Ten to One


Here's part two of my top twenty films. Expect some more (or less?) interesting blog entries later this week or something

10. Red Cliff (2008)

John Woo's latest movie, and his first film in his native Hong Kong since Hard Boiled in 1993, Red Cliff is a war film of massively epic proportions, detailing the famous Battle of Red Cliff which led the way to the Romance of the Three Kingdoms. The original Chinese cut of the film (split into two films) is about five hours long, but the beautifully choreographed battle scenes, the amazing acting and the breathtaking cinematography make the whole thing fly by like 10,000 arrows heading towards straw boats

9. Raiders of the Lost Ark (1981)

I love a good action adventure film. In fact, there aren't enough of them, I think. And if there's any film that should be considered the best action adventure, it's Raiders of the Lost Ark. With its endearing and loveable characters, its sense of fun it never takes itself too seriously, but it keeps the thrills coming nonetheless. Raiders is a really fun film, all the while being incredibly well written and thirty years on continues to enchant. Also, you can't go wrong with the Raiders March theme.

8. Role Models (2008)

Role Models is one of my favourite comedy films. Sure it's not the best written film or anything, but it's made me laugh no matter how many times I've seen it. The idea behind Paul Rudd and Seann William Scott - two slackers doing community service - having to look after kids Christopher Mintz-Plasse and Bobb'e J Thomson is simple enough but brings some side-splitting results. And with a great supporting cast (most notably Ken Jeong), it never fails to bring a smile on my face.

7. Battle Royale (2000)

In a distopian Japan, where kids run riot and everything's gone to shit, the government has set up the new Battle Royale scheme - where a randomly selected class of 9th graders are put in some isolated place and told to kill one another. Tagged with explosive collars they have no choice but to slaughter each other until one is left. The film, like the book it's based on, follows a few of the students as they try to find a way out of the nightmare they have been thrown into. It's dark, violent and not for the faint-hearted, but is fantastically entertaining, thrilling and heart breaking.

6. The Dark Knight (2008)

Superhero movies aren't often considered to be high quality cinema. After all, they're usually more a showcase of special effects than anything else - after all, even when you have these fully developed characters in the comics, it's difficult to translate into 2-hour films. But the Dark Knight does something different. Nolan is a master director, and when he took on the Batman franchise he did it with style. the Dark Knight tells a much gritter, more realistic and faithful Batman story - incorporating stellar action scenes, powerful character developments and the best live action version of the Joker put to screen.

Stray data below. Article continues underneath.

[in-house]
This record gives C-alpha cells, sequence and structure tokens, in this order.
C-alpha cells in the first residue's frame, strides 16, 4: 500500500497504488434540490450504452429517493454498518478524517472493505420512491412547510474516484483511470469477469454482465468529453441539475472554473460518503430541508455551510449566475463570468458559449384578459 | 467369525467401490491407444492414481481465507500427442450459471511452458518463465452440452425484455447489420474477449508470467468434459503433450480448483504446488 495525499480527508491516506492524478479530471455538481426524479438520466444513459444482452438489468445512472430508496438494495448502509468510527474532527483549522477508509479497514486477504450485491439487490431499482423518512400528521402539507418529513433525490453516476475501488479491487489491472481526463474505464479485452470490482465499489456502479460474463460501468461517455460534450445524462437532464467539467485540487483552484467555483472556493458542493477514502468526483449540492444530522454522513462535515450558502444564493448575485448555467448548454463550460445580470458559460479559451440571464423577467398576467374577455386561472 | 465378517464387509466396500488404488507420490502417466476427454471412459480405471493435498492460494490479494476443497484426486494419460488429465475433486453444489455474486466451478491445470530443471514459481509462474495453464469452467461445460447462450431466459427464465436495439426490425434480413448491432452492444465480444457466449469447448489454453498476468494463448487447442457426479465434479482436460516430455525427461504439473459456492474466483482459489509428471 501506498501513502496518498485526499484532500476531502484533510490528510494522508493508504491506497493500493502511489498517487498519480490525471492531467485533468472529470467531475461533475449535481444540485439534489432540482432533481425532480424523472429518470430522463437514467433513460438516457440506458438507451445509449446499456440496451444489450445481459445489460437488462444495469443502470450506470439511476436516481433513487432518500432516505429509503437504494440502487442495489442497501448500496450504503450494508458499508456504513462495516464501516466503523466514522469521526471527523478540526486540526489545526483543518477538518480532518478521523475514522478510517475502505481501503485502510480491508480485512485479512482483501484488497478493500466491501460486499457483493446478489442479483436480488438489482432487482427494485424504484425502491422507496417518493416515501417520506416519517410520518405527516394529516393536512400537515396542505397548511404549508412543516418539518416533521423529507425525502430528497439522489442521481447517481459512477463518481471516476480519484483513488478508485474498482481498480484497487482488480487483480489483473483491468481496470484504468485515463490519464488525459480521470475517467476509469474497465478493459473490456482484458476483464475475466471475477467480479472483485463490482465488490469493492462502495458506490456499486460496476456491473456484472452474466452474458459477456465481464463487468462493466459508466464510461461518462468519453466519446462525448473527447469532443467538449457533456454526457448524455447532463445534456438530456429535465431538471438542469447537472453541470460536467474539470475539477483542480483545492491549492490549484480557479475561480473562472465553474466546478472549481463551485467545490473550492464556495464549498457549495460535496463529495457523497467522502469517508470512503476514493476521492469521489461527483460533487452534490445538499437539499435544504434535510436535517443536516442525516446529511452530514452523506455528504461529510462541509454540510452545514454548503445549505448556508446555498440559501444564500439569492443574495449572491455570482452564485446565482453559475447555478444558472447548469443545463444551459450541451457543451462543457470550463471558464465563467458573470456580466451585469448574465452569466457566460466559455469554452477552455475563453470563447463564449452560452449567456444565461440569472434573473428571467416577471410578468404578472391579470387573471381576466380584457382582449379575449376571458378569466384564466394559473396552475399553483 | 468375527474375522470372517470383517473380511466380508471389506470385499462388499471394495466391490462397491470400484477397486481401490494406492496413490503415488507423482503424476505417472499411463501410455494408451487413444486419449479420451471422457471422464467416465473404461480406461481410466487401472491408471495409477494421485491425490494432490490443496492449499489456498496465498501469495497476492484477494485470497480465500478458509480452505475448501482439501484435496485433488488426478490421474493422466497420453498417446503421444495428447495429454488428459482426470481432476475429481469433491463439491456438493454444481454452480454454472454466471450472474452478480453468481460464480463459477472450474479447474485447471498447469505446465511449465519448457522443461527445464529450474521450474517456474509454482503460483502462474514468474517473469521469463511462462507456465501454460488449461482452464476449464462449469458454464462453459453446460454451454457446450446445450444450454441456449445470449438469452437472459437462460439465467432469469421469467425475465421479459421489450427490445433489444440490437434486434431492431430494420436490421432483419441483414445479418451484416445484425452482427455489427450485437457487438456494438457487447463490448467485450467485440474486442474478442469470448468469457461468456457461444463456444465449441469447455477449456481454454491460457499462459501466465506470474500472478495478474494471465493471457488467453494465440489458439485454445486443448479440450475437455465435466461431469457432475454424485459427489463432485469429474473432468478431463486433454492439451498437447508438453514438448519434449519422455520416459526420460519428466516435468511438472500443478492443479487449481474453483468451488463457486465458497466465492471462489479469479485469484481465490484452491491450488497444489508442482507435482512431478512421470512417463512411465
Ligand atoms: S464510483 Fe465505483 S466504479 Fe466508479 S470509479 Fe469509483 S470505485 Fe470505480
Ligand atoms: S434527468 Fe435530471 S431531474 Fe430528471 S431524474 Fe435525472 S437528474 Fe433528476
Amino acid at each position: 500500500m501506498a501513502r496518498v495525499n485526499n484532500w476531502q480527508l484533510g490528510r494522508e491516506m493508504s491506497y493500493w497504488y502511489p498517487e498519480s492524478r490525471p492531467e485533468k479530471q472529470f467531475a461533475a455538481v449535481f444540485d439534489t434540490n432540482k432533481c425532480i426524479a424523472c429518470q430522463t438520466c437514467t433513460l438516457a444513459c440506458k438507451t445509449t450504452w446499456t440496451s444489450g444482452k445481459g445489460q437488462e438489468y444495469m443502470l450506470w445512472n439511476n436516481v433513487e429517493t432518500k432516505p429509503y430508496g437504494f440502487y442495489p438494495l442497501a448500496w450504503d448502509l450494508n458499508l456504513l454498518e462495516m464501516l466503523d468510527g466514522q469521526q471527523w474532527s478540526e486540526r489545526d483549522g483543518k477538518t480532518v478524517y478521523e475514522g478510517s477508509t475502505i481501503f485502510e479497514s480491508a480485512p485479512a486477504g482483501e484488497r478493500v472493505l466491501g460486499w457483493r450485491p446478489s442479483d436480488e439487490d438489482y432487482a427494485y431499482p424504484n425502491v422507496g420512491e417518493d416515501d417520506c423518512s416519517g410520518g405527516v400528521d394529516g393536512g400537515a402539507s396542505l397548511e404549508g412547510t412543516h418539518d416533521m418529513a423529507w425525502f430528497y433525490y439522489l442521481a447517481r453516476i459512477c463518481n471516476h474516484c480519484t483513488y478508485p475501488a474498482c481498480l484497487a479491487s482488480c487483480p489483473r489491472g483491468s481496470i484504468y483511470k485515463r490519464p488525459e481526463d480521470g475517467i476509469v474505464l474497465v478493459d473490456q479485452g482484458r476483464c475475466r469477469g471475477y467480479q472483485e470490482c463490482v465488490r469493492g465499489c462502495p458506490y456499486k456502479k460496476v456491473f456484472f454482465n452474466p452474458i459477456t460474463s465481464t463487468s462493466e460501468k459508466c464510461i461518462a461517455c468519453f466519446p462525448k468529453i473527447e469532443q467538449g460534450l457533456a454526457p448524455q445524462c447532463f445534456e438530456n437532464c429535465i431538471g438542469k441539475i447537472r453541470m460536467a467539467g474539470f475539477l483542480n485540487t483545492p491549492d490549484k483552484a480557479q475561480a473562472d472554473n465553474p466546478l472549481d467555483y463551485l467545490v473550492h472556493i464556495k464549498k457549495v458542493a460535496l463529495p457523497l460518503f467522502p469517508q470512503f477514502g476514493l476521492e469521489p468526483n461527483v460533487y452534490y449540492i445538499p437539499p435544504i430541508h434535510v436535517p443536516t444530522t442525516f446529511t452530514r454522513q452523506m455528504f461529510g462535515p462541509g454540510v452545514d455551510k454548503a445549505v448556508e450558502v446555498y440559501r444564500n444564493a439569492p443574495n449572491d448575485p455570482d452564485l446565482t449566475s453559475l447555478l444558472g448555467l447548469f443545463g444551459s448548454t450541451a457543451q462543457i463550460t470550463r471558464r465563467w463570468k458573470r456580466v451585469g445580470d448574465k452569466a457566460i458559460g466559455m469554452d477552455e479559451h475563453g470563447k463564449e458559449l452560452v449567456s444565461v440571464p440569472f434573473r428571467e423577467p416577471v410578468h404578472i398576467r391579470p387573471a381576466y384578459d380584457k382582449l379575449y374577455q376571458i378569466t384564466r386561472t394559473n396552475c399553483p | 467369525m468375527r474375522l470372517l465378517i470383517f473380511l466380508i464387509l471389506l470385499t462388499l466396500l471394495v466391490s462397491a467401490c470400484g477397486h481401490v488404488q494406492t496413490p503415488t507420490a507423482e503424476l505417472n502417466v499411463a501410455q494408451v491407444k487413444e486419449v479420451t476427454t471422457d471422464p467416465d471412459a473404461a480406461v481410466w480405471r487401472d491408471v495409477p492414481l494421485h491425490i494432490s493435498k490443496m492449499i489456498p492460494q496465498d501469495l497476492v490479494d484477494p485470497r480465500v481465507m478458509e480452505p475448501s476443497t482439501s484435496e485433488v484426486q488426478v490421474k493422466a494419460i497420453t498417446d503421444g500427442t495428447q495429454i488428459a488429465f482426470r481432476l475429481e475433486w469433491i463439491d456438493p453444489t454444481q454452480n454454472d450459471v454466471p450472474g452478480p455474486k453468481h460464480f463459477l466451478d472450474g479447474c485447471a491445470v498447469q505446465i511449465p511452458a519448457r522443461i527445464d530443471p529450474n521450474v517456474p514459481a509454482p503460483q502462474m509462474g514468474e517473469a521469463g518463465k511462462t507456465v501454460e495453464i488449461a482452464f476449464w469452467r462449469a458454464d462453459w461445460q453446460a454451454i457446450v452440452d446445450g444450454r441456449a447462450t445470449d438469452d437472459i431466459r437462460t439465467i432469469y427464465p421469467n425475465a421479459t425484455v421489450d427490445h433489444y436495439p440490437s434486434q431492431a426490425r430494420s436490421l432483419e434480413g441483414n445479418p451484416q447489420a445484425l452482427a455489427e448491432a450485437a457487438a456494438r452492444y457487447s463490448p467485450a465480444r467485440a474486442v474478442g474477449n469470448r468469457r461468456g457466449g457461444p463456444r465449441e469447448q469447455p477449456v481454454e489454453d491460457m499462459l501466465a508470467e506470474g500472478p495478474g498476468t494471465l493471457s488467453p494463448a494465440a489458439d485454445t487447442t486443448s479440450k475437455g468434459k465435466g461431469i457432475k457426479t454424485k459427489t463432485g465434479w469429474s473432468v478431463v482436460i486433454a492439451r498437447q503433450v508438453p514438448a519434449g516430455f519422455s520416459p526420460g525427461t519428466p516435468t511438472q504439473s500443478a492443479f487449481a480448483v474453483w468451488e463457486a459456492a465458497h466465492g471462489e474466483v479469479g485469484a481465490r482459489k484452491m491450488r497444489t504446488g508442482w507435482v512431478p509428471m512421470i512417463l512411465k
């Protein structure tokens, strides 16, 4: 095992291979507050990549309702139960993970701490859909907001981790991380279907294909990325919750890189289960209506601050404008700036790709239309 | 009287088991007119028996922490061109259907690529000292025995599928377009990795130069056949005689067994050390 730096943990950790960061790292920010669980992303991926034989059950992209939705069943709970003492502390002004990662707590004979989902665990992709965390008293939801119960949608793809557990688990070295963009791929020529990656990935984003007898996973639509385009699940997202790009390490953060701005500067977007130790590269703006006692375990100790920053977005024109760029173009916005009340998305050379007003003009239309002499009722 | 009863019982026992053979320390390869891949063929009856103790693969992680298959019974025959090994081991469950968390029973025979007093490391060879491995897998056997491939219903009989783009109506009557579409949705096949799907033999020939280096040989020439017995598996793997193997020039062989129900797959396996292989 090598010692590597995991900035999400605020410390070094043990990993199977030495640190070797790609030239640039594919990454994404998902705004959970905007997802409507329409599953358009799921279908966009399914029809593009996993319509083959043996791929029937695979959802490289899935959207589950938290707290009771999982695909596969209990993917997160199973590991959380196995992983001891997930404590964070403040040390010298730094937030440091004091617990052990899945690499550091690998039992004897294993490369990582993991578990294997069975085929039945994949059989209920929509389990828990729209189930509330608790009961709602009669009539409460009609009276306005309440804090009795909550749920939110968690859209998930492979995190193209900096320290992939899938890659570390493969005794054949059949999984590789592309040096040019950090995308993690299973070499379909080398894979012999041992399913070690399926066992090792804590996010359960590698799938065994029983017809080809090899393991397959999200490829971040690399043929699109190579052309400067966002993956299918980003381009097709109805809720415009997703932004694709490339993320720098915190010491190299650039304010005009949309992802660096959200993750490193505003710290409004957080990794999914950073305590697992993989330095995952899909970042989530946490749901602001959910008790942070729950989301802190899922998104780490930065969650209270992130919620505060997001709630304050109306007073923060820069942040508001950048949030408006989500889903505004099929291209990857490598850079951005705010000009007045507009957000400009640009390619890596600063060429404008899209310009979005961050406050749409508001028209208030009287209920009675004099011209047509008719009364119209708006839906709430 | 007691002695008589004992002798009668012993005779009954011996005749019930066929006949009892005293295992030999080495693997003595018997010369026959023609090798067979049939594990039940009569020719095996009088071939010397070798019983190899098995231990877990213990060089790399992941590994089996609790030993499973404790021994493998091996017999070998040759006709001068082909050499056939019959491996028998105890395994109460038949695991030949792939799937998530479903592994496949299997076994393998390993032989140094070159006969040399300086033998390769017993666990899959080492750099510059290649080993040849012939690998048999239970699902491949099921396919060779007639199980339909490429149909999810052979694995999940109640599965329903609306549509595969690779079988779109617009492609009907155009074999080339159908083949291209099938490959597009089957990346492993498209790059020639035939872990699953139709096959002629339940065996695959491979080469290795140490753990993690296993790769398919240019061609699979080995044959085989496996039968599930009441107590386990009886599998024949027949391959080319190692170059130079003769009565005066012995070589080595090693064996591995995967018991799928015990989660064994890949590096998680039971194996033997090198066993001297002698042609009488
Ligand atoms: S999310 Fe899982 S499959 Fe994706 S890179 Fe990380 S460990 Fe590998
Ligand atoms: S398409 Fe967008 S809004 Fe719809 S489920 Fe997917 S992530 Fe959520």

5.Toy Story (1995)

Toy Story was a revolution in terms of animation. Much like Snow White was to traditional animation, Pixar showed the world what CG was capable of. Coming from the mind of little-known John Lasseter, the film is a madly imaginative tale about toys, of all things, and their attachments to their owners. Today it stands as one of the best animated features, and it really isn't difficult to see why.

4. Die Hard (1988)

A Christmas movie for the whole family, Die Hard has a simple plot: a bunch of terrorists take an office party hostage demanding a bunch of other terrorists be freed in exchange. However, New York cop John McClane isn't having any of it and decides to make it his business to take them all out. What made Die Hard so different was how it portrayed its main character. Instead of the rock-hard unbeatable machine we were used to seeing in films like Rambo, McClane instead gets hurt. A lot. He's much more human and as a result we relate to him. Die Hard is wonderful, violent fun and always good to watch

3. Le Diner de Cons (1998)

Le Diner de Cons is a film about a man who, with his friends, holds weekly dinners where each participant has to bring the biggest idiot they can so everyone can secretly make fun of them. But when Pierre Brochant finds the biggest idiot and makes the mistake of inviting him around to his house first, it's hilarity all the way. Le Diner de Cons is very clever, witty and so rapid-fire in its jokes that you will not stop for a second laughing, right through the unexpected and hilarious ending.

2. Monsters, Inc. (2001)

Pixar are known for a few things - as the top computer-based animation company, for their work in developing the technology further always, and of course for their incredibly original ideas. Monsters Inc, to me when I first saw it, was simply brilliant. The story, the voice cast, the breakthrough animation (just look at that fur) makes this one of Pixar's best and my favourites.

1. Infernal Affairs (2003)

This is probably a bit of an unexpected choice. Infernal Affairs is the story of two men - one a cop, and one a member of the triads, who both are sent undercover into the other's organisation. The film follows both main characters - Ming (a triad in the police) and Yan (an undercover cop) as the pressure of undercover life gets too much. It's an emotional story, filled with will-he-wont-he tension and brings in some twists and turns to keep you guessing. It had two sequels, and I could even be as bold as to say the second was better than the first - going more for character development (especially in the side characters), but the first one is what got the ball rolling. It was remade as the Departed, in 2006, which is a fine film, but really, the original trumps it any day.